Model flexibility. Highlight ways you are being flexible in your everyday experiences. “I can’t find my favorite hat. I guess I’ll have to be flexible and wear this one instead.” “This restaurant isn’t open. We’ll have to be flexible and choose a different place to eat.” “We were going to go to the park this afternoon, but I see you have some energy to burn so I am going to be flexible and take you this morning.”

Acknowledge and give a lot of positive feedback when your child is being flexible. "You gave Henry the tunnel he wanted for his train and took the bridge instead. You did a great job being flexible!” “You really wanted to go on the swing, but they were all taken, so you played in the sandbox instead. Great job being flexible!” "You wanted to turn on the water for the bath but mommy had already done it. You were disappointed but you were able to calm yourself and have a fun tub-time. And then you got to be the one who turned the water off. Being flexible is awesome!"

Point out the benefits to your child of being flexible. Here are some recent examples from families I work with:

Paloma loves active play, so her parents signed her up for a soccer program. But when they arrived for the first session, she refused to participate because she wanted to have control of the ball the entire time instead of taking turns. She insisted on quitting the program, but her dad, Richard, told her that they had committed to it and so they would keep going. He acknowledged that he would not and could not force her to participate, so, her choices would be to sit on the sidelines and watch, or join the group. By the second class, Paloma started to inch her way toward the group and by the third class, she was starting to participate. By the fifth class she was all-in and loving it. Richard gave her lots of kudos for taking a risk and pointed out to her how if she hadn’t been flexible, she never would have known how much she loved soccer and playing it with her friends. Now, when Paloma is digging in her heels, Richard helps her recall the soccer experience to remind her of her ability to be flexible and the benefits of accepting alternative options.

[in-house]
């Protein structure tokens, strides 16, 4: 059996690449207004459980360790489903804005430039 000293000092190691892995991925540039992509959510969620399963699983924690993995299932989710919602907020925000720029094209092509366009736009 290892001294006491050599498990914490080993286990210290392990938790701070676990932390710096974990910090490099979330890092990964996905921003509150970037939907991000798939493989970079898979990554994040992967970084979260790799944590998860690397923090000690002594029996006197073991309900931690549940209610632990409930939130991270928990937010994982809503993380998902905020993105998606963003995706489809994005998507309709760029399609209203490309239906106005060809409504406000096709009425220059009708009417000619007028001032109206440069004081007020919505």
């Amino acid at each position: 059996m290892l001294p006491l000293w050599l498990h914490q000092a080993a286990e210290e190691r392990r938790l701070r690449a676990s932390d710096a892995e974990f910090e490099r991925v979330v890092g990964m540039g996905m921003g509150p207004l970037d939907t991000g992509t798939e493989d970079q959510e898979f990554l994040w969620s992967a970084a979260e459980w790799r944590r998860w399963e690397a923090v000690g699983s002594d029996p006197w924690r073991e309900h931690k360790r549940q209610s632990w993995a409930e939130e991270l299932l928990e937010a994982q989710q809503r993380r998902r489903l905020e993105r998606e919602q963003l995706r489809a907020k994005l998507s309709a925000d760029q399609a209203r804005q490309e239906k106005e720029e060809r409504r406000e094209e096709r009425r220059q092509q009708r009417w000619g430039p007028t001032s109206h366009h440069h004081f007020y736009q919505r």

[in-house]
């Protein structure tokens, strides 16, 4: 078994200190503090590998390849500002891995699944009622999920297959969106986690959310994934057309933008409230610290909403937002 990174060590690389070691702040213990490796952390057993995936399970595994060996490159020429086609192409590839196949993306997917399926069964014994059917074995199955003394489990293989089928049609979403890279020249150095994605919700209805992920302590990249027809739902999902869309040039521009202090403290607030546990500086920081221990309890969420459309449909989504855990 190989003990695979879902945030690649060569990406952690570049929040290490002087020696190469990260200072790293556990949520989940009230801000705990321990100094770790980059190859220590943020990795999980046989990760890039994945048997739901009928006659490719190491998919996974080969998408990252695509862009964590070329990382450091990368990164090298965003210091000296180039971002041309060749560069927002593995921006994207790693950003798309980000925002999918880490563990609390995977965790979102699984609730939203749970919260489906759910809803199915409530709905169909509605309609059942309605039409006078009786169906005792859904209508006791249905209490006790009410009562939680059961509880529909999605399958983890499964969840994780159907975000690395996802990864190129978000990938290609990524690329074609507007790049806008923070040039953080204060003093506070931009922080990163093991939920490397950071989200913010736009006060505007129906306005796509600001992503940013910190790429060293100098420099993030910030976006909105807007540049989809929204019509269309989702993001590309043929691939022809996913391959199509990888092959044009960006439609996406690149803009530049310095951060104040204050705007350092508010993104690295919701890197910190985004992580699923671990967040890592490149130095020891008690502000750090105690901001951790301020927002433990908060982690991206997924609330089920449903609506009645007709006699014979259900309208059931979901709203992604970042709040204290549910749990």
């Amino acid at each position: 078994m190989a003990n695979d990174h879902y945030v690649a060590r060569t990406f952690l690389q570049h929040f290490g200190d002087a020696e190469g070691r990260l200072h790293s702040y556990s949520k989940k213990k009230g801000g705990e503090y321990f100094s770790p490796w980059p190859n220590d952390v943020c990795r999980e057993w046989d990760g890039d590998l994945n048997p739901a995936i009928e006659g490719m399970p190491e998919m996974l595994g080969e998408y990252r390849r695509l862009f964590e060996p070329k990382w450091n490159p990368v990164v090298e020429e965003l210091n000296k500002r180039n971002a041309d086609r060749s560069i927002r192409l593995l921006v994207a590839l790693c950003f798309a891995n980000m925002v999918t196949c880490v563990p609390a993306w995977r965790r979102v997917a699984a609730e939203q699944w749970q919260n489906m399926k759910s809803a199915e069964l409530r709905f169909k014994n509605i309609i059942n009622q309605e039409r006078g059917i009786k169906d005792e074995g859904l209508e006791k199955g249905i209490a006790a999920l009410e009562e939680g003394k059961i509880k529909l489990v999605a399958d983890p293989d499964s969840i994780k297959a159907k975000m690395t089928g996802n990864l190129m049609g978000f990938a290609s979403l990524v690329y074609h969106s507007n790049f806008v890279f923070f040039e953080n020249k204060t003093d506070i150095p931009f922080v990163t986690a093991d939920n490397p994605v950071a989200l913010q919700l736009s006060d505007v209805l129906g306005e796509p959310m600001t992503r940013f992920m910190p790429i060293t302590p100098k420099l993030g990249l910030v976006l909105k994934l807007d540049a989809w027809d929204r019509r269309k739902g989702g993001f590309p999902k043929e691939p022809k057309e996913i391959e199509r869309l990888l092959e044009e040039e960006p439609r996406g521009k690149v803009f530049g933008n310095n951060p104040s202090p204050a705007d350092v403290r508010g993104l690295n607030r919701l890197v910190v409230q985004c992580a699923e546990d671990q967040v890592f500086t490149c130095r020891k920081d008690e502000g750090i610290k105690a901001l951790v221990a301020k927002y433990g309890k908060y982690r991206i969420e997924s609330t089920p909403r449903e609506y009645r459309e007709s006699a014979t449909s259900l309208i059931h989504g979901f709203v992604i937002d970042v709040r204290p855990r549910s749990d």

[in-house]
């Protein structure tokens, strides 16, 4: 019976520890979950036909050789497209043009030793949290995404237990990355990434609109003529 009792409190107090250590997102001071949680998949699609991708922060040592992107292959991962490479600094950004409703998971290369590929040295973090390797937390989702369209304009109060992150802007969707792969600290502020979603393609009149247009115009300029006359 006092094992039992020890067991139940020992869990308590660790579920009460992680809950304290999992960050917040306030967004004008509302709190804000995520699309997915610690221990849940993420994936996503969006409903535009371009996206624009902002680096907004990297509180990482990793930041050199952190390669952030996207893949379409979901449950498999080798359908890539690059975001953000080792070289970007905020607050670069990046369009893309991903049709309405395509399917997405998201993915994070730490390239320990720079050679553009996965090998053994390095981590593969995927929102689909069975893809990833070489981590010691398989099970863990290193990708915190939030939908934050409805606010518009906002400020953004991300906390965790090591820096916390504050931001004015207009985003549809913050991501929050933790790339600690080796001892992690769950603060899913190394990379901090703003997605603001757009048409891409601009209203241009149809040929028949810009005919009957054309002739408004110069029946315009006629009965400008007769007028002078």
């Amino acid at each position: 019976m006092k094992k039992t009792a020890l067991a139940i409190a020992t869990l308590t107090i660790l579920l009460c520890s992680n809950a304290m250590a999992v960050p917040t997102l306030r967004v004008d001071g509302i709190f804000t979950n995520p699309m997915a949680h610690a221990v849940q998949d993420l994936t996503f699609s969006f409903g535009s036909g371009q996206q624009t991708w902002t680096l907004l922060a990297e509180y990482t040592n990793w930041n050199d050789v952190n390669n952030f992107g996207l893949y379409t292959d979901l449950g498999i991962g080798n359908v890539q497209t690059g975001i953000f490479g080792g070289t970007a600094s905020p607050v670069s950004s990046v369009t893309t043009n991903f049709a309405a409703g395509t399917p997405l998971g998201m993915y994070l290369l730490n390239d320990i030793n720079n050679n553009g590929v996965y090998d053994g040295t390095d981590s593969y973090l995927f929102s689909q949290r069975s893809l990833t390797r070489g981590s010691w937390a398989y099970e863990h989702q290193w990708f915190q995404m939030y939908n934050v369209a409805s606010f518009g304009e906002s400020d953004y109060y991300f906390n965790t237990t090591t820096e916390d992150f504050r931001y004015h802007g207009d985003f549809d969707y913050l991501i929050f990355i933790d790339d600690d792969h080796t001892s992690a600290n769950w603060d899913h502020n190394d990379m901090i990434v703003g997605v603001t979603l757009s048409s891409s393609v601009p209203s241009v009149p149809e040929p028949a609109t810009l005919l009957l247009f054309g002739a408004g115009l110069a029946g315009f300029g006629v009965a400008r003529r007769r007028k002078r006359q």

Matteo insists his parents place his five blankets on him in exactly the order and way he prescribes every night. Shockingly, he gets up minutes after they say “goodnight” to tell them he needs water, or another kiss, or any host of obfuscations to avoid going to bed. The blankets naturally get all messed up and the ritual starts all over again, with Matteo’s parents having to arrange them according to his specifications. After I thought this scenario through with mom and dad, we agreed that this process was reinforcing Matteo’s rigidity which was not good for him. So, his parents made a rule that they would put the blankets on one time. If he chose to get up after lights-out, he would need to get the blankets back on by himself. They had him practice how to do this—to empower him. The first few nights were difficult. But once Matteo saw the plan was firm, he often chose to stay in bed. If he did get up, he got comfortable arranging the blankets himself. This helped him see that he could survive having the blankets positioned on his body in ways that were not exactly as he was used to. This increased his ability to be flexible and nurtured his resilience.


Any time your child shows some flexibility, note it—even when it seems minor, such as accepting apple juice when his favorite, orange, isn’t available; or, when she tolerates her little sister choosing the bedtime book. Building on small successes can result in big changes over time.

*If the strategies above are not sufficient to help your child become more flexible, or if his rigidity is interfering in his ability to function effectively at home and school, I strongly encourage you to seek a consultation with a child development professional.

References

1. Boyce, W Thomas. The Orchid and the Dandelion: Why Some Children Struggle and How All Can Thrive. New York: Knopf, 2019